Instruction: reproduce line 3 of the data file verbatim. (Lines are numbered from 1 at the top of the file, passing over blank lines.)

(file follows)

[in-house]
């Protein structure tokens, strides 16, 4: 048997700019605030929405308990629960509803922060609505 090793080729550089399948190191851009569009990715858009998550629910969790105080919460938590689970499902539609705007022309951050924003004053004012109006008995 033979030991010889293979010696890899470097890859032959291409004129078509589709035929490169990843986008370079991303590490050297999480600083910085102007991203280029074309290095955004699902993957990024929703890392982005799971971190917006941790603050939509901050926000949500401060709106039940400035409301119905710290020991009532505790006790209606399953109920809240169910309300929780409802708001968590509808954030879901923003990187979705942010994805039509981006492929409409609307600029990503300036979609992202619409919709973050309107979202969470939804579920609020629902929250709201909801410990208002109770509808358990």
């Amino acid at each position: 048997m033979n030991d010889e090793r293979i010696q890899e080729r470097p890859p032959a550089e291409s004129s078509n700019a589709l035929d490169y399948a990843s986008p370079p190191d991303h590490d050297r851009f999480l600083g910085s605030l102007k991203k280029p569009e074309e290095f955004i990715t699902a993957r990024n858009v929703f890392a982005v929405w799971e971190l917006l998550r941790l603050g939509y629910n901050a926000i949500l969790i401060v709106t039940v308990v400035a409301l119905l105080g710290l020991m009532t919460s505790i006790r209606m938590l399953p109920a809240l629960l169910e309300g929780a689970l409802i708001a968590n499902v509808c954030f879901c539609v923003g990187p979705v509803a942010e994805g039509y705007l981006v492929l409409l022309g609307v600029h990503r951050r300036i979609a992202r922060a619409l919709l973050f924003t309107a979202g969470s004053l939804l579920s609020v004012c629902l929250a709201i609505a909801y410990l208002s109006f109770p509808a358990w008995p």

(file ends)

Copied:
């Amino acid at each position: 048997m033979n030991d010889e090793r293979i010696q890899e080729r470097p890859p032959a550089e291409s004129s078509n700019a589709l035929d490169y399948a990843s986008p370079p190191d991303h590490d050297r851009f999480l600083g910085s605030l102007k991203k280029p569009e074309e290095f955004i990715t699902a993957r990024n858009v929703f890392a982005v929405w799971e971190l917006l998550r941790l603050g939509y629910n901050a926000i949500l969790i401060v709106t039940v308990v400035a409301l119905l105080g710290l020991m009532t919460s505790i006790r209606m938590l399953p109920a809240l629960l169910e309300g929780a689970l409802i708001a968590n499902v509808c954030f879901c539609v923003g990187p979705v509803a942010e994805g039509y705007l981006v492929l409409l022309g609307v600029h990503r951050r300036i979609a992202r922060a619409l919709l973050f924003t309107a979202g969470s004053l939804l579920s609020v004012c629902l929250a709201i609505a909801y410990l208002s109006f109770p509808a358990w008995p």